Remus lifted his hand and grabbed onto the back of Chris’s head, clumps of hair sticking out between his strong fingers. We stood up, and in one violent motion, he slammed Chris’s head into the hood of the car. I didn’t say anything, I was completely stunned. Again Remus lifted Chris’s head and smashed it into the red metal. Thump!
Over and over he did this until Chris’s head was nothing more than a mashed, bloody mess. Eventually, Remus let go. Chris was laying bent over the car’s front, not moving, not making any sound at all.
“What the fuck have you done…?” I muttered, and then screamed, “NO, REMUS!”
A fist came flying from the side of me and smashed into my face, dazing me. My eyes watered so I couldn’t see what was happening, I don’t remember walking back to town, or climbing into bed, but that’s where I woke. Immediately I could tell something was different. I looked over to Remus, but I didn’t see his scruff of black, curly hair. I saw plastic, white and glossy.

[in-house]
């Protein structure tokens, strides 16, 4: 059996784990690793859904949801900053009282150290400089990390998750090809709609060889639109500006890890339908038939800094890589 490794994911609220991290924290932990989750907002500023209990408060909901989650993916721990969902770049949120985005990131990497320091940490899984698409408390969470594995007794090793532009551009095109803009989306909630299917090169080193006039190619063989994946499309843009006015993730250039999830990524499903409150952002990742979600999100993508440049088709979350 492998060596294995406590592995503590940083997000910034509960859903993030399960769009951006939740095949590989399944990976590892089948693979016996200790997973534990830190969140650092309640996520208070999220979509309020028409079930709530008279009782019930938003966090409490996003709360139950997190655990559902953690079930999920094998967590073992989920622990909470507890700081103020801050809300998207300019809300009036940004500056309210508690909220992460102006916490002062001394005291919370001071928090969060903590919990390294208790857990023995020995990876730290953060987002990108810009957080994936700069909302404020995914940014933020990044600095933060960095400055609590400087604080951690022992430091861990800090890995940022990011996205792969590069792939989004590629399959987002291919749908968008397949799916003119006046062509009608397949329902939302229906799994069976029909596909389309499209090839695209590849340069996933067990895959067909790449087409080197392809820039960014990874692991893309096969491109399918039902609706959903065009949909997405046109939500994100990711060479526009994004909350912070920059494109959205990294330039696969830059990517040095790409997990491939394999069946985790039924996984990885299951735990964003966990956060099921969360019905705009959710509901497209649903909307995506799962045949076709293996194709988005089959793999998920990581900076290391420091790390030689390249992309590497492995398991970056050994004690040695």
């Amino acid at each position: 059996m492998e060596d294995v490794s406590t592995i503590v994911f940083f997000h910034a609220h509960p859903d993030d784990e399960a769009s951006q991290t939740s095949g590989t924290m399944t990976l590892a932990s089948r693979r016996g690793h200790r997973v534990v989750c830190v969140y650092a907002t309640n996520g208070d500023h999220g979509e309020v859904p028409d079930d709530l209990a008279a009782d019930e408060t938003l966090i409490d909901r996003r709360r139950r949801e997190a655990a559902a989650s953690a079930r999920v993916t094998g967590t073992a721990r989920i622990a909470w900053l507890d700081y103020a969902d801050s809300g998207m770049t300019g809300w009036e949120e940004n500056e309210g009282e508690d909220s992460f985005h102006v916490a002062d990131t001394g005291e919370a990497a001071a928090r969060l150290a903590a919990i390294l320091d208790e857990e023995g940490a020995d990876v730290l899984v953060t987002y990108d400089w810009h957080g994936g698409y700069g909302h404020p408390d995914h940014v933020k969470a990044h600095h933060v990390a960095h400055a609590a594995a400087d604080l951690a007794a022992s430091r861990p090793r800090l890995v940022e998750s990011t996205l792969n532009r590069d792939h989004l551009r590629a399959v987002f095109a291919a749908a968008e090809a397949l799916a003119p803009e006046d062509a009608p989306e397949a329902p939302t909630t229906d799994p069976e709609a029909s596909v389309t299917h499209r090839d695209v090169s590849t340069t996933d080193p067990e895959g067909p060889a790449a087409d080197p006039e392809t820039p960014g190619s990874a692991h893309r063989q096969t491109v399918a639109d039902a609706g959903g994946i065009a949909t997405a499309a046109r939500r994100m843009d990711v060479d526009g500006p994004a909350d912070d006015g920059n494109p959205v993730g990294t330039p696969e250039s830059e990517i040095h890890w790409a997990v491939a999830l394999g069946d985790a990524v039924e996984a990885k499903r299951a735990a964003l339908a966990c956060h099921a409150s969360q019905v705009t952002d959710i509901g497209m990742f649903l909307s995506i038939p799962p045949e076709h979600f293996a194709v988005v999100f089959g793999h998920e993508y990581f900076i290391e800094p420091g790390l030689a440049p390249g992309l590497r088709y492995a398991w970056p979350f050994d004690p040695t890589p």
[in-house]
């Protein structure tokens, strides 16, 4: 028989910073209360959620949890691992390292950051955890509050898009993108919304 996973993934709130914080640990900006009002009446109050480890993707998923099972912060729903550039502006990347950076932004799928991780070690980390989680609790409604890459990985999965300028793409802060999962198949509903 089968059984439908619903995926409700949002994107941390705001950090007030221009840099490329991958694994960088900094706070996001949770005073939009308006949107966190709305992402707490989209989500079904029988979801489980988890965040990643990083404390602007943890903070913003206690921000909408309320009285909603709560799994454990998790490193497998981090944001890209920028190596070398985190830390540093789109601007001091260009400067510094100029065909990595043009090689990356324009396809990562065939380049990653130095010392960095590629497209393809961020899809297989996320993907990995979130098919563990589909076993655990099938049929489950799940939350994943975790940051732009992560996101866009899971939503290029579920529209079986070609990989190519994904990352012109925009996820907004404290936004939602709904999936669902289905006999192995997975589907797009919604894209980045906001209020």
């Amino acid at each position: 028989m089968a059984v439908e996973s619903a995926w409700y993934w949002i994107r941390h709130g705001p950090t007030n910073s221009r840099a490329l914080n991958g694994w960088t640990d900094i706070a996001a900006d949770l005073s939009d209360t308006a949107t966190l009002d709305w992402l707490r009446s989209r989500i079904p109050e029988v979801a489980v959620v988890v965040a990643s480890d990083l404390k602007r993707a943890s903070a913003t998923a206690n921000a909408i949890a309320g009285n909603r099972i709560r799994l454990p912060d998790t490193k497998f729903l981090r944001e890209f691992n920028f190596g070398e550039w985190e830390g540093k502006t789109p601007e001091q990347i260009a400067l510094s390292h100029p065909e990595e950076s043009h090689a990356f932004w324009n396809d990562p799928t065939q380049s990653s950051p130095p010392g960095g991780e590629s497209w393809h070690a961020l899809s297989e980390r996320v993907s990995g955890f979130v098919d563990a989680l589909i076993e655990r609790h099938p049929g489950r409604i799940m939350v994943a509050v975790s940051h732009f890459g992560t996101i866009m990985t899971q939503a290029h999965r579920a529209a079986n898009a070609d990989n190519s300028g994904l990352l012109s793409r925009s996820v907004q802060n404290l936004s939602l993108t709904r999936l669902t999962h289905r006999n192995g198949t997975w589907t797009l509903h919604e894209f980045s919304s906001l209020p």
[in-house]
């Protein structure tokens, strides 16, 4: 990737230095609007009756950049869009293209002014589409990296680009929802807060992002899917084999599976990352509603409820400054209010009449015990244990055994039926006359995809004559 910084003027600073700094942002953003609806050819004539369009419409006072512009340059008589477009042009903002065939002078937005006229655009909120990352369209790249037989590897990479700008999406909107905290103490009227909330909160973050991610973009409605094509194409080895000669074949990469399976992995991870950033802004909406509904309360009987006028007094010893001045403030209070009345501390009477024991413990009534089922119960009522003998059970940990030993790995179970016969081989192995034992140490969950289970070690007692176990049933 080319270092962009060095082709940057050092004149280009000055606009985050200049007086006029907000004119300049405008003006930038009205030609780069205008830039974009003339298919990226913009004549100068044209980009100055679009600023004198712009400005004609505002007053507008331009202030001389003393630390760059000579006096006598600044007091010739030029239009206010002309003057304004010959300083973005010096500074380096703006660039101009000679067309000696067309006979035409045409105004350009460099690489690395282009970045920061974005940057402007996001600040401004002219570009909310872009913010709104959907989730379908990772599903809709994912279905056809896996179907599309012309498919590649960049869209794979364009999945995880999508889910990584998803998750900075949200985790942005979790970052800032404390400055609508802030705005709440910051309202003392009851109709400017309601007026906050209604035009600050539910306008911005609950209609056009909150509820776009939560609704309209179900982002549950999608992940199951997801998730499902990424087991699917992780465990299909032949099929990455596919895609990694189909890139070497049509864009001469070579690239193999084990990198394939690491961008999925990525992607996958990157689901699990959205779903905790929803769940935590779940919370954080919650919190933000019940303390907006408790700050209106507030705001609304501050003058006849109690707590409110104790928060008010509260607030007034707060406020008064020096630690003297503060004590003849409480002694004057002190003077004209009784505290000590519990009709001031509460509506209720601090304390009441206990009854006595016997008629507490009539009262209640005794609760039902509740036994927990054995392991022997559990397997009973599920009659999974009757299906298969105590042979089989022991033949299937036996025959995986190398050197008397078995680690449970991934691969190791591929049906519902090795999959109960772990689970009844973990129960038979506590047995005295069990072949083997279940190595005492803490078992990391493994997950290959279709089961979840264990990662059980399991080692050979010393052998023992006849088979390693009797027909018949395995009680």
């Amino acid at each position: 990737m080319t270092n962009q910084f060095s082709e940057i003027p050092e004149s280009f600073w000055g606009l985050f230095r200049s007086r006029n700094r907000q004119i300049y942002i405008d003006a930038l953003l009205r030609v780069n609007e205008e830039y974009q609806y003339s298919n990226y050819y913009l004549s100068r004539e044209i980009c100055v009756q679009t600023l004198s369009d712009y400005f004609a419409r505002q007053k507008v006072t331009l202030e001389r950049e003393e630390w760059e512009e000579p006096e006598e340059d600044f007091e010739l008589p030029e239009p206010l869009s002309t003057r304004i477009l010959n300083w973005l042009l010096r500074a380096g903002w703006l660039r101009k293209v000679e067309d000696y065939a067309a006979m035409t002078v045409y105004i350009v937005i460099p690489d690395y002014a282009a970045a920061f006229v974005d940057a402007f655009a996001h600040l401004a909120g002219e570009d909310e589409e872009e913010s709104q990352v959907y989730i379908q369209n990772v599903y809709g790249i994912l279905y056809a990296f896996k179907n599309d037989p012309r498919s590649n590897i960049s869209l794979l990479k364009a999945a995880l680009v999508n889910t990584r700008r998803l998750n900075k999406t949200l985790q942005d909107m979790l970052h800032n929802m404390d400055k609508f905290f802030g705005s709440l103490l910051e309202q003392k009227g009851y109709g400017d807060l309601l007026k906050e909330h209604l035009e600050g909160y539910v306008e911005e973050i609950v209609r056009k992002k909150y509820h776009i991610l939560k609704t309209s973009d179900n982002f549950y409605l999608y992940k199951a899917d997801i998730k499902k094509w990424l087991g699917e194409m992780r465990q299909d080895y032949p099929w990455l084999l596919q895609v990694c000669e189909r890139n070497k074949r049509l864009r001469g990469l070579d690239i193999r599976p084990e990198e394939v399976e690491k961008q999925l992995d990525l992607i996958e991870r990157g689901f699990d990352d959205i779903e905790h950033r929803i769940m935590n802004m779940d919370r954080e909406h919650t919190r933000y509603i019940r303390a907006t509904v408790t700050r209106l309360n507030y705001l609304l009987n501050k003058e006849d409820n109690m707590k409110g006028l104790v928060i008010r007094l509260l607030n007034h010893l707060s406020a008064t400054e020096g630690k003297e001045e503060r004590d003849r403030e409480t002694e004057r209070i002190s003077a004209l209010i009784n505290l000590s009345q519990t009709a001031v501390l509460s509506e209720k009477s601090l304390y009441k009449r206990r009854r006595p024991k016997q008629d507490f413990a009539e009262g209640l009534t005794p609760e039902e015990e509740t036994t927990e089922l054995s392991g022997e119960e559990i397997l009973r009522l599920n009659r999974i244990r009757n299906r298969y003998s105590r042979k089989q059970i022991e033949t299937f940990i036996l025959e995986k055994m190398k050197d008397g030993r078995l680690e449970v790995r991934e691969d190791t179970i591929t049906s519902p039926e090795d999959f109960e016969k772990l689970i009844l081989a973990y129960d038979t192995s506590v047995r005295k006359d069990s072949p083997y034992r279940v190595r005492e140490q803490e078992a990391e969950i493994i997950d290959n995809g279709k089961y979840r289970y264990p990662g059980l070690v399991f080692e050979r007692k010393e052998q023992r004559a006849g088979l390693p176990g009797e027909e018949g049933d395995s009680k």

There was no reply.
I moved my hand to where he should be and felt it, the plastic of the bag which was tied around his head. With one hand I tore at the bag, ripping it apart and unveiling the stiff, pale face of my brother, his mouth still gaping from his final gasp for life.
Three weeks later and I’m still being held by the Essex County Police, but it’s unlikely I will go to prison. It’s similarly unlikely I will survive much longer. The doctors say it’s a miracle I have so far. I tried to tell them it wasn’t me, that it was Remus, but nobody listened, not even Mum, who has apparently left Colchester to live with her sister up north. For the first time since I was born, I am alone, and in an odd way, I’m at peace.
The nurse turns the TV on and it’s playing Block-Heads. I watch it for a minute, and in the back of my mind I remember how Remus would laugh and I smile. I lay there, handcuffed to the bed, and watch for a few moments longer. Then I rest my head upon Remus and close my eyes.
Credit: Matt Deeping